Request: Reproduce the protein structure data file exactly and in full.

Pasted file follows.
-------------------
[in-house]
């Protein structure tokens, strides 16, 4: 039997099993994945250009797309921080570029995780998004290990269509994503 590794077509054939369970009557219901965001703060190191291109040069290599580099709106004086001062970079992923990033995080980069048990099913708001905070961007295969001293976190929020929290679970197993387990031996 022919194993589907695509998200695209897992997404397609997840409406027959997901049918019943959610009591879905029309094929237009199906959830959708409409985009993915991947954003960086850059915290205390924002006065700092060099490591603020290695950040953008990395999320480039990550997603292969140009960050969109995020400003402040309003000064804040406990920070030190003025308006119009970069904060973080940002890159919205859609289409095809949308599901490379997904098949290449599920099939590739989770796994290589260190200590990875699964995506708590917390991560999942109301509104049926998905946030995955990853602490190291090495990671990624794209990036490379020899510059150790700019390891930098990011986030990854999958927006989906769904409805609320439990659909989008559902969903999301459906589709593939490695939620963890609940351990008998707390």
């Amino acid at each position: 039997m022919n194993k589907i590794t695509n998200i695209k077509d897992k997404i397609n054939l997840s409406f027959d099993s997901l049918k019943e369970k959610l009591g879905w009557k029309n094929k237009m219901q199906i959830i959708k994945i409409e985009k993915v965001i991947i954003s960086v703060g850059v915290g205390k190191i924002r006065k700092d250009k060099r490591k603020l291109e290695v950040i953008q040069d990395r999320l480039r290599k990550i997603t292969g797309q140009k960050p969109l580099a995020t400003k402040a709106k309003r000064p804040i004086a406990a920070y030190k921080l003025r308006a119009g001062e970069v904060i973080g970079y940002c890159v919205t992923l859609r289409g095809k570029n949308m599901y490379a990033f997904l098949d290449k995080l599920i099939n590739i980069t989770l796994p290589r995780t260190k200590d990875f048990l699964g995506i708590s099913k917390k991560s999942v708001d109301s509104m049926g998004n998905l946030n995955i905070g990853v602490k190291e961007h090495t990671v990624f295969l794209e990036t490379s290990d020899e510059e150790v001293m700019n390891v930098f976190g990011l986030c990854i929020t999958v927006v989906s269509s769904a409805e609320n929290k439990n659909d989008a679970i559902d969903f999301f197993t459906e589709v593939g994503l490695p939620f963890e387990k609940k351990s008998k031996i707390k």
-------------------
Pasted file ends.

[in-house]
């Protein structure tokens, strides 16, 4: 039997099993994945250009797309921080570029995780998004290990269509994503 590794077509054939369970009557219901965001703060190191291109040069290599580099709106004086001062970079992923990033995080980069048990099913708001905070961007295969001293976190929020929290679970197993387990031996 022919194993589907695509998200695209897992997404397609997840409406027959997901049918019943959610009591879905029309094929237009199906959830959708409409985009993915991947954003960086850059915290205390924002006065700092060099490591603020290695950040953008990395999320480039990550997603292969140009960050969109995020400003402040309003000064804040406990920070030190003025308006119009970069904060973080940002890159919205859609289409095809949308599901490379997904098949290449599920099939590739989770796994290589260190200590990875699964995506708590917390991560999942109301509104049926998905946030995955990853602490190291090495990671990624794209990036490379020899510059150790700019390891930098990011986030990854999958927006989906769904409805609320439990659909989008559902969903999301459906589709593939490695939620963890609940351990008998707390």
């Amino acid at each position: 039997m022919n194993k589907i590794t695509n998200i695209k077509d897992k997404i397609n054939l997840s409406f027959d099993s997901l049918k019943e369970k959610l009591g879905w009557k029309n094929k237009m219901q199906i959830i959708k994945i409409e985009k993915v965001i991947i954003s960086v703060g850059v915290g205390k190191i924002r006065k700092d250009k060099r490591k603020l291109e290695v950040i953008q040069d990395r999320l480039r290599k990550i997603t292969g797309q140009k960050p969109l580099a995020t400003k402040a709106k309003r000064p804040i004086a406990a920070y030190k921080l003025r308006a119009g001062e970069v904060i973080g970079y940002c890159v919205t992923l859609r289409g095809k570029n949308m599901y490379a990033f997904l098949d290449k995080l599920i099939n590739i980069t989770l796994p290589r995780t260190k200590d990875f048990l699964g995506i708590s099913k917390k991560s999942v708001d109301s509104m049926g998004n998905l946030n995955i905070g990853v602490k190291e961007h090495t990671v990624f295969l794209e990036t490379s290990d020899e510059e150790v001293m700019n390891v930098f976190g990011l986030c990854i929020t999958v927006v989906s269509s769904a409805e609320n929290k439990n659909d989008a679970i559902d969903f999301f197993t459906e589709v593939g994503l490695p939620f963890e387990k609940k351990s008998k031996i707390k």